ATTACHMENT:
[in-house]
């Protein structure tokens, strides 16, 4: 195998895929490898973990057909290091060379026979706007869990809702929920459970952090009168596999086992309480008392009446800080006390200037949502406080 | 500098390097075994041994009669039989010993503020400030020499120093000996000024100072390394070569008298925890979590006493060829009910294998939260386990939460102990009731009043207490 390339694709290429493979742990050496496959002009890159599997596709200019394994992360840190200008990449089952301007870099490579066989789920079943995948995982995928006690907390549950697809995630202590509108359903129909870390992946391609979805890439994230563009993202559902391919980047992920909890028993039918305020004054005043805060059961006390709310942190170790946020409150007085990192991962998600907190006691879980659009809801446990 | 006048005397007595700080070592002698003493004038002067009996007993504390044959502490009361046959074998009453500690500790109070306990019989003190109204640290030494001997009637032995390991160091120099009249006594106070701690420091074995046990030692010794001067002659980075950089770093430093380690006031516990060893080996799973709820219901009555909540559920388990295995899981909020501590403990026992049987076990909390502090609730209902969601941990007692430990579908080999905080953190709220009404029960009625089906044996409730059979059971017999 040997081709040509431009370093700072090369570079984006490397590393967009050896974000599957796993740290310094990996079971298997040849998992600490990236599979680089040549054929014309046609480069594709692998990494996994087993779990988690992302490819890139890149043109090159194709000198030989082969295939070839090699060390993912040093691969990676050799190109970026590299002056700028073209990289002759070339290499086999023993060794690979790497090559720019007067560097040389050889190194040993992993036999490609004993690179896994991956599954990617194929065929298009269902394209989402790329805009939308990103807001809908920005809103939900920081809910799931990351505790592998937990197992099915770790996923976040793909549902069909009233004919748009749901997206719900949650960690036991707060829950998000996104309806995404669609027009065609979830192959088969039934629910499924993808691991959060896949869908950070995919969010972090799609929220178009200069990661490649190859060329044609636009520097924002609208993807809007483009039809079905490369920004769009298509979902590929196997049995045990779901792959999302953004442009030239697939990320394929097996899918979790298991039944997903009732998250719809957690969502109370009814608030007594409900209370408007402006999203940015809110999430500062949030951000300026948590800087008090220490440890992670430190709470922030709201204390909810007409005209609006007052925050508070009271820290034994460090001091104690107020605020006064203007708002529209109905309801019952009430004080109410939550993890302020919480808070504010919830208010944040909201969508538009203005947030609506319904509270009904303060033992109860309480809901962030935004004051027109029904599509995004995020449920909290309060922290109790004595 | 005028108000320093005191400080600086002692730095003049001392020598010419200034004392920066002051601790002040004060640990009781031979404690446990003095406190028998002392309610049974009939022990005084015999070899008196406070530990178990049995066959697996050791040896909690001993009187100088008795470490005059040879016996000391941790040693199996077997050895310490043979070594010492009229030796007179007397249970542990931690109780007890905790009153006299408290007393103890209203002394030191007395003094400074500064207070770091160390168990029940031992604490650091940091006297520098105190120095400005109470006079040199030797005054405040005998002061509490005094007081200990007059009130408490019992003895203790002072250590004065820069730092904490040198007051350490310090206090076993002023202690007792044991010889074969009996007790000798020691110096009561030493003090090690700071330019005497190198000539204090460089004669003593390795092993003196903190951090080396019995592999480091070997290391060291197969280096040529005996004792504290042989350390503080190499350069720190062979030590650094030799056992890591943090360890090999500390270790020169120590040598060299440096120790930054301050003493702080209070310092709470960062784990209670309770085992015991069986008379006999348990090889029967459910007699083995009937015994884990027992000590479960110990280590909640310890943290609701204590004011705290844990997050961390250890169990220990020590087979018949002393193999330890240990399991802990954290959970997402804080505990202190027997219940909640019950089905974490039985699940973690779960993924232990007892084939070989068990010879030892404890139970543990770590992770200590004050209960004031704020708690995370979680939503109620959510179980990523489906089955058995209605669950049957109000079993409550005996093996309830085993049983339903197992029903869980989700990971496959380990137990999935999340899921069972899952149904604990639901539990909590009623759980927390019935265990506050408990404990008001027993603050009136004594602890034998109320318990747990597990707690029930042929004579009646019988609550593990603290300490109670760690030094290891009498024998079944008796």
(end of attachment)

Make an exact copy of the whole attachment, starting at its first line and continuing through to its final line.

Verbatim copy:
[in-house]
């Protein structure tokens, strides 16, 4: 195998895929490898973990057909290091060379026979706007869990809702929920459970952090009168596999086992309480008392009446800080006390200037949502406080 | 500098390097075994041994009669039989010993503020400030020499120093000996000024100072390394070569008298925890979590006493060829009910294998939260386990939460102990009731009043207490 390339694709290429493979742990050496496959002009890159599997596709200019394994992360840190200008990449089952301007870099490579066989789920079943995948995982995928006690907390549950697809995630202590509108359903129909870390992946391609979805890439994230563009993202559902391919980047992920909890028993039918305020004054005043805060059961006390709310942190170790946020409150007085990192991962998600907190006691879980659009809801446990 | 006048005397007595700080070592002698003493004038002067009996007993504390044959502490009361046959074998009453500690500790109070306990019989003190109204640290030494001997009637032995390991160091120099009249006594106070701690420091074995046990030692010794001067002659980075950089770093430093380690006031516990060893080996799973709820219901009555909540559920388990295995899981909020501590403990026992049987076990909390502090609730209902969601941990007692430990579908080999905080953190709220009404029960009625089906044996409730059979059971017999 040997081709040509431009370093700072090369570079984006490397590393967009050896974000599957796993740290310094990996079971298997040849998992600490990236599979680089040549054929014309046609480069594709692998990494996994087993779990988690992302490819890139890149043109090159194709000198030989082969295939070839090699060390993912040093691969990676050799190109970026590299002056700028073209990289002759070339290499086999023993060794690979790497090559720019007067560097040389050889190194040993992993036999490609004993690179896994991956599954990617194929065929298009269902394209989402790329805009939308990103807001809908920005809103939900920081809910799931990351505790592998937990197992099915770790996923976040793909549902069909009233004919748009749901997206719900949650960690036991707060829950998000996104309806995404669609027009065609979830192959088969039934629910499924993808691991959060896949869908950070995919969010972090799609929220178009200069990661490649190859060329044609636009520097924002609208993807809007483009039809079905490369920004769009298509979902590929196997049995045990779901792959999302953004442009030239697939990320394929097996899918979790298991039944997903009732998250719809957690969502109370009814608030007594409900209370408007402006999203940015809110999430500062949030951000300026948590800087008090220490440890992670430190709470922030709201204390909810007409005209609006007052925050508070009271820290034994460090001091104690107020605020006064203007708002529209109905309801019952009430004080109410939550993890302020919480808070504010919830208010944040909201969508538009203005947030609506319904509270009904303060033992109860309480809901962030935004004051027109029904599509995004995020449920909290309060922290109790004595 | 005028108000320093005191400080600086002692730095003049001392020598010419200034004392920066002051601790002040004060640990009781031979404690446990003095406190028998002392309610049974009939022990005084015999070899008196406070530990178990049995066959697996050791040896909690001993009187100088008795470490005059040879016996000391941790040693199996077997050895310490043979070594010492009229030796007179007397249970542990931690109780007890905790009153006299408290007393103890209203002394030191007395003094400074500064207070770091160390168990029940031992604490650091940091006297520098105190120095400005109470006079040199030797005054405040005998002061509490005094007081200990007059009130408490019992003895203790002072250590004065820069730092904490040198007051350490310090206090076993002023202690007792044991010889074969009996007790000798020691110096009561030493003090090690700071330019005497190198000539204090460089004669003593390795092993003196903190951090080396019995592999480091070997290391060291197969280096040529005996004792504290042989350390503080190499350069720190062979030590650094030799056992890591943090360890090999500390270790020169120590040598060299440096120790930054301050003493702080209070310092709470960062784990209670309770085992015991069986008379006999348990090889029967459910007699083995009937015994884990027992000590479960110990280590909640310890943290609701204590004011705290844990997050961390250890169990220990020590087979018949002393193999330890240990399991802990954290959970997402804080505990202190027997219940909640019950089905974490039985699940973690779960993924232990007892084939070989068990010879030892404890139970543990770590992770200590004050209960004031704020708690995370979680939503109620959510179980990523489906089955058995209605669950049957109000079993409550005996093996309830085993049983339903197992029903869980989700990971496959380990137990999935999340899921069972899952149904604990639901539990909590009623759980927390019935265990506050408990404990008001027993603050009136004594602890034998109320318990747990597990707690029930042929004579009646019988609550593990603290300490109670760690030094290891009498024998079944008796």